advise on buying 1942/3 16" 2-H Turret lathe
Close
Login to Your Account
Page 1 of 2 12 LastLast
Results 1 to 20 of 40
  1. #1
    Join Date
    Jun 2020
    Country
    UNITED STATES
    State/Province
    Massachusetts
    Posts
    26
    Post Thanks / Like
    Likes (Given)
    9
    Likes (Received)
    5

    Default advise on buying 1942/3 16" 2-H Turret lathe

    this is my first post on practical machinist, so thanks for letting me join!
    i'm considering buying this 16" 2-H with 6 ft bed,SN 136376 catalog # 2-CW. here are some pics...
    i am a one-man fabrication shop and this would be my first lathe that i'm long overdue for(turning 60 in October)
    the seller is asking $1100. i'm thinking i would want to convert this to a regular cross slide and compound rest w/ quick change tool post and try to find a regular tail stock for it, but not sure if this is the right thing to do with this machine.
    would this be usable as-is for common lathe work, turning, facing, boring without too much of a learning curve or should i just look for an engine or tool room lathe? thanks for the help.
    Attached Thumbnails Attached Thumbnails img_20200813_140230816_hdr.jpg   img_20200813_141515758.jpg   01313_jc6tiqiqqsa_0ci0t2_1200x900.jpg   00r0r_cypxvxb0adk_0ci0t2_1200x900.jpg   img_20200813_131250116_hdr.jpg  


  2. #2
    Join Date
    Jun 2020
    Country
    UNITED STATES
    State/Province
    Massachusetts
    Posts
    26
    Post Thanks / Like
    Likes (Given)
    9
    Likes (Received)
    5

    Default

    couple more pics, the only thing it comes with is the extra 3 jaws

    00o0o_kbaqbpva7cv_0ci0t2_1200x900.jpg

    img_20200813_131256581_hdr.jpg

  3. #3
    Join Date
    Feb 2016
    Country
    UNITED STATES
    State/Province
    Texas
    Posts
    1,622
    Post Thanks / Like
    Likes (Given)
    1089
    Likes (Received)
    582

    Default

    I own one of these the thread for it is here:
    South Bend No. 2-H Turret Lathe 16"x6' Restoration

    Replacing compound rest is not a terrible idea. Love the tail stock though. Not for production purposes, but for power feed on drilling. Its dead smooth, and bits don't jam. Plus you can load the turret with a variety of centers, chucks, etc and just rotate the turret head for what you need.

    That should be equipped with a 2 speed 3 phase motor originally, very handy. Uses a 3 step cone pulley, instead of a 4 step like other 16's. With 3 the belt is wider and grips more.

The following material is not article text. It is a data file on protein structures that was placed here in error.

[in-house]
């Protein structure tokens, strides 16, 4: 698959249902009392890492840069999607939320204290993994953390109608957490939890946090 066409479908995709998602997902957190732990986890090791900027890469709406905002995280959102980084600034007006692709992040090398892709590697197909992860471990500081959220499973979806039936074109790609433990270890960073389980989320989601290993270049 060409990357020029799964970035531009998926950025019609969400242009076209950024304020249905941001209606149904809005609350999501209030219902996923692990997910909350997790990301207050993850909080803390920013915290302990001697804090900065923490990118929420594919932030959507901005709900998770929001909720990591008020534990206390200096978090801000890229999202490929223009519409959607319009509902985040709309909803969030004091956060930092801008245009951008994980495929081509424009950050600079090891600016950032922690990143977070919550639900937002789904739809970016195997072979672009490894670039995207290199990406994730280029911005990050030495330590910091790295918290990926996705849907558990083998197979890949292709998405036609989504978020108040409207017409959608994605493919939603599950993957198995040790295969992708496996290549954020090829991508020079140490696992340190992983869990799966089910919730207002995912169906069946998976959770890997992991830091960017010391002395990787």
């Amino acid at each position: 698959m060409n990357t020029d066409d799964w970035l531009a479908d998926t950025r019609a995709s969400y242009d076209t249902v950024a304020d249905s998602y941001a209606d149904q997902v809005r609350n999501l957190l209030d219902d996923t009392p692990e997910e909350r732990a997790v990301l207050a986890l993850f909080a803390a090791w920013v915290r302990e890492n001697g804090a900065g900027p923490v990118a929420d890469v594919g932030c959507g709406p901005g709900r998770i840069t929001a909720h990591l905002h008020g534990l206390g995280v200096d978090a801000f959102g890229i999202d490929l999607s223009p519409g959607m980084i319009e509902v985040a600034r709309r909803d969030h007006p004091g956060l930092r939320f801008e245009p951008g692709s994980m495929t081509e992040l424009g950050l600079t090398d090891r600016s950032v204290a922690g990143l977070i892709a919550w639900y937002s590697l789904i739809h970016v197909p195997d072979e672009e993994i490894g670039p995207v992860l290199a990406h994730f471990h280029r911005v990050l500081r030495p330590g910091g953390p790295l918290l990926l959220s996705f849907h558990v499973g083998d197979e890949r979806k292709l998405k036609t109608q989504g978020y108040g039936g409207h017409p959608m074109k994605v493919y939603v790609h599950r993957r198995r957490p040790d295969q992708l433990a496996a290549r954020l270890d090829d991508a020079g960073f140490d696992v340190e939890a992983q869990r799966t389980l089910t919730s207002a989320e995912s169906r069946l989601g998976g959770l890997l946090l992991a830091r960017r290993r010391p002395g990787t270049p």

You have coolant ramps leading to chip pan, nice accessory. There's a push button switch on leg on tail stock end, but I don't see coolant pump.

    You live in a good area to buy machines, I don't, but for $1100 I think its hard to go wrong.

    That one is from 1943. No doubt has war production tag, or some other markings.

    The compound is original, the rest & tool post gizmo is not.

    I don't see any collet assembly, thread dial, micrometer stop. Not a show stopper, but stuff you might get off ebay. Might have a crack on motor base vent, chip pan side.

  4. Likes Paul F. liked this post
  5. #4
    Join Date
    Jul 2004
    Location
    Houston, TX USA
    Posts
    31,726
    Post Thanks / Like

    Default

    Has spindle bearings that are the cast iron of the head stock, so it will be important that they be in good usable condition - since there is no such thing as replacing them

    Had one 35 years ago

  6. Likes Paul F. liked this post
  7. #5
    Join Date
    Apr 2015
    Country
    UNITED STATES
    State/Province
    Ohio
    Posts
    209
    Post Thanks / Like
    Likes (Given)
    2
    Likes (Received)
    86

    Default

    That would be good if you are making large numbers of parts. Unfortunately you will have to fit (scrape in) a tailstock and a cross slide to turn it into a engine lathe.

  8. Likes Paul F. liked this post
  9. #6
    Join Date
    Jun 2020
    Country
    UNITED STATES
    State/Province
    Massachusetts
    Posts
    26
    Post Thanks / Like
    Likes (Given)
    9
    Likes (Received)
    5

    Default

    Texas, yes the coolant pump is AWOL, no chuck key but it does have the war production tag. i will ask for a pic of the vent door, it does look damaged.
    i've read your thread on restoring your 2-H and watched your youtube videos, very useful. thanks for going through the extra effort do to that.
    John, i did not know about the non replaceable bearing setup, is this tested by prying up on the chuck? or by listening to it run? maybe both?
    Carl, so a new cross slide may not be plug-and-play, hmm. did not know that either. that seems to be the pattern here, lol.
    i won't be mass producing anything, for the last 22 years i've mostly been playing around with small tractors for work.
    i guess since this is my introduction thread, this is my site..
    www.pf-engineering.com after all these years you would think i'd have put a lathe in the workshop by now!

  10. #7
    Join Date
    Jul 2004
    Location
    Houston, TX USA
    Posts
    31,726
    Post Thanks / Like

    Default

    John, i did not know about the non replaceable bearing setup, is this tested by prying up on the chuck? or by listening to it run? maybe both?